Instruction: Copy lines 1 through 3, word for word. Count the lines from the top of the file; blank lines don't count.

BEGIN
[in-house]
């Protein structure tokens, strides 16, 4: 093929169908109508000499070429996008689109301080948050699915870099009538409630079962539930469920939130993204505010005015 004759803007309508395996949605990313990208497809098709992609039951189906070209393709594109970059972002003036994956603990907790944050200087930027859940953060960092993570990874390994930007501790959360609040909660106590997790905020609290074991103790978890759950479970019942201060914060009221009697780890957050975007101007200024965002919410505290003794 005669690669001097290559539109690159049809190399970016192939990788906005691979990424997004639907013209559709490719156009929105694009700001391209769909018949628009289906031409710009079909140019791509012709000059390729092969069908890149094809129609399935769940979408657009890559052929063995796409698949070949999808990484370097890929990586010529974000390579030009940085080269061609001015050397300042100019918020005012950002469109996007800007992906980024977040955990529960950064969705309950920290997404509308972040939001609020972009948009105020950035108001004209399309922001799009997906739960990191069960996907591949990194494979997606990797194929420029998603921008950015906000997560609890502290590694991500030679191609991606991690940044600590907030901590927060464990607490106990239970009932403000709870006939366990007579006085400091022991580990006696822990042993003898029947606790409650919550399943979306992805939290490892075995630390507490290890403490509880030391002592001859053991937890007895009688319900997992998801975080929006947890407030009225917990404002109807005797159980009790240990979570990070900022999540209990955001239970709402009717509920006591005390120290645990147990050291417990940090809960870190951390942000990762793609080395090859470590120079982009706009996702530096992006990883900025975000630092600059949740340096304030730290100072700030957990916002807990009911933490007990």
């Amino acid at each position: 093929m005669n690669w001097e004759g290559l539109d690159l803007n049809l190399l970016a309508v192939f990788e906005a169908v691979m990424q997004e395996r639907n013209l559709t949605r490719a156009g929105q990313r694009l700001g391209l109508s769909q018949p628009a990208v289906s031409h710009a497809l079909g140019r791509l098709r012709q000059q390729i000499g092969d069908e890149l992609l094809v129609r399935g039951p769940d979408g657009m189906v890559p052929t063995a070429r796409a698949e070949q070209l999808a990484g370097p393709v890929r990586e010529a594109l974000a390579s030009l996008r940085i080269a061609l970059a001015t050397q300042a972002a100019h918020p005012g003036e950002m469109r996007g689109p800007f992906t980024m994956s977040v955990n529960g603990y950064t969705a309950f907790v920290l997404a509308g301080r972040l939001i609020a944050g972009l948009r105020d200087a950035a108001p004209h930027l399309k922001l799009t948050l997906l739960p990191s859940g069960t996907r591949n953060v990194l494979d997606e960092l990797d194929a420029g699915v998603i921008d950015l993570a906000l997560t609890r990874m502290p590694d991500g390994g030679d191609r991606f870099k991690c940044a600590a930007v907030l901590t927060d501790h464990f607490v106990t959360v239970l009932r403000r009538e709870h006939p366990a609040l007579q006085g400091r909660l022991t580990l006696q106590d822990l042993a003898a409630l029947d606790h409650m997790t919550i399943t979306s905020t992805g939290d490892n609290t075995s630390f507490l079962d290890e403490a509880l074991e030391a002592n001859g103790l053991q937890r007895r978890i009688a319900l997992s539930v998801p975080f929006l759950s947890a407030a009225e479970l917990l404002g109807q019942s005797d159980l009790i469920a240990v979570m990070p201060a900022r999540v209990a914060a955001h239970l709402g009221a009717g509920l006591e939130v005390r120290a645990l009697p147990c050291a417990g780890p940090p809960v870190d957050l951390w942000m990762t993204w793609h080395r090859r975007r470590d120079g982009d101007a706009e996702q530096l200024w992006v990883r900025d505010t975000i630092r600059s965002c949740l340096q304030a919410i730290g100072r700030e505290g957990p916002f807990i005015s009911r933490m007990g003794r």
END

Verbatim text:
[in-house]
């Protein structure tokens, strides 16, 4: 093929169908109508000499070429996008689109301080948050699915870099009538409630079962539930469920939130993204505010005015 004759803007309508395996949605990313990208497809098709992609039951189906070209393709594109970059972002003036994956603990907790944050200087930027859940953060960092993570990874390994930007501790959360609040909660106590997790905020609290074991103790978890759950479970019942201060914060009221009697780890957050975007101007200024965002919410505290003794 005669690669001097290559539109690159049809190399970016192939990788906005691979990424997004639907013209559709490719156009929105694009700001391209769909018949628009289906031409710009079909140019791509012709000059390729092969069908890149094809129609399935769940979408657009890559052929063995796409698949070949999808990484370097890929990586010529974000390579030009940085080269061609001015050397300042100019918020005012950002469109996007800007992906980024977040955990529960950064969705309950920290997404509308972040939001609020972009948009105020950035108001004209399309922001799009997906739960990191069960996907591949990194494979997606990797194929420029998603921008950015906000997560609890502290590694991500030679191609991606991690940044600590907030901590927060464990607490106990239970009932403000709870006939366990007579006085400091022991580990006696822990042993003898029947606790409650919550399943979306992805939290490892075995630390507490290890403490509880030391002592001859053991937890007895009688319900997992998801975080929006947890407030009225917990404002109807005797159980009790240990979570990070900022999540209990955001239970709402009717509920006591005390120290645990147990050291417990940090809960870190951390942000990762793609080395090859470590120079982009706009996702530096992006990883900025975000630092600059949740340096304030730290100072700030957990916002807990009911933490007990």
């Amino acid at each position: 093929m005669n690669w001097e004759g290559l539109d690159l803007n049809l190399l970016a309508v192939f990788e906005a169908v691979m990424q997004e395996r639907n013209l559709t949605r490719a156009g929105q990313r694009l700001g391209l109508s769909q018949p628009a990208v289906s031409h710009a497809l079909g140019r791509l098709r012709q000059q390729i000499g092969d069908e890149l992609l094809v129609r399935g039951p769940d979408g657009m189906v890559p052929t063995a070429r796409a698949e070949q070209l999808a990484g370097p393709v890929r990586e010529a594109l974000a390579s030009l996008r940085i080269a061609l970059a001015t050397q300042a972002a100019h918020p005012g003036e950002m469109r996007g689109p800007f992906t980024m994956s977040v955990n529960g603990y950064t969705a309950f907790v920290l997404a509308g301080r972040l939001i609020a944050g972009l948009r105020d200087a950035a108001p004209h930027l399309k922001l799009t948050l997906l739960p990191s859940g069960t996907r591949n953060v990194l494979d997606e960092l990797d194929a420029g699915v998603i921008d950015l993570a906000l997560t609890r990874m502290p590694d991500g390994g030679d191609r991606f870099k991690c940044a600590a930007v907030l901590t927060d501790h464990f607490v106990t959360v239970l009932r403000r009538e709870h006939p366990a609040l007579q006085g400091r909660l022991t580990l006696q106590d822990l042993a003898a409630l029947d606790h409650m997790t919550i399943t979306s905020t992805g939290d490892n609290t075995s630390f507490l079962d290890e403490a509880l074991e030391a002592n001859g103790l053991q937890r007895r978890i009688a319900l997992s539930v998801p975080f929006l759950s947890a407030a009225e479970l917990l404002g109807q019942s005797d159980l009790i469920a240990v979570m990070p201060a900022r999540v209990a914060a955001h239970l709402g009221a009717g509920l006591e939130v005390r120290a645990l009697p147990c050291a417990g780890p940090p809960v870190d957050l951390w942000m990762t993204w793609h080395r090859r975007r470590d120079g982009d101007a706009e996702q530096l200024w992006v990883r900025d505010t975000i630092r600059s965002c949740l340096q304030a919410i730290g100072r700030e505290g957990p916002f807990i005015s009911r933490m007990g003794r």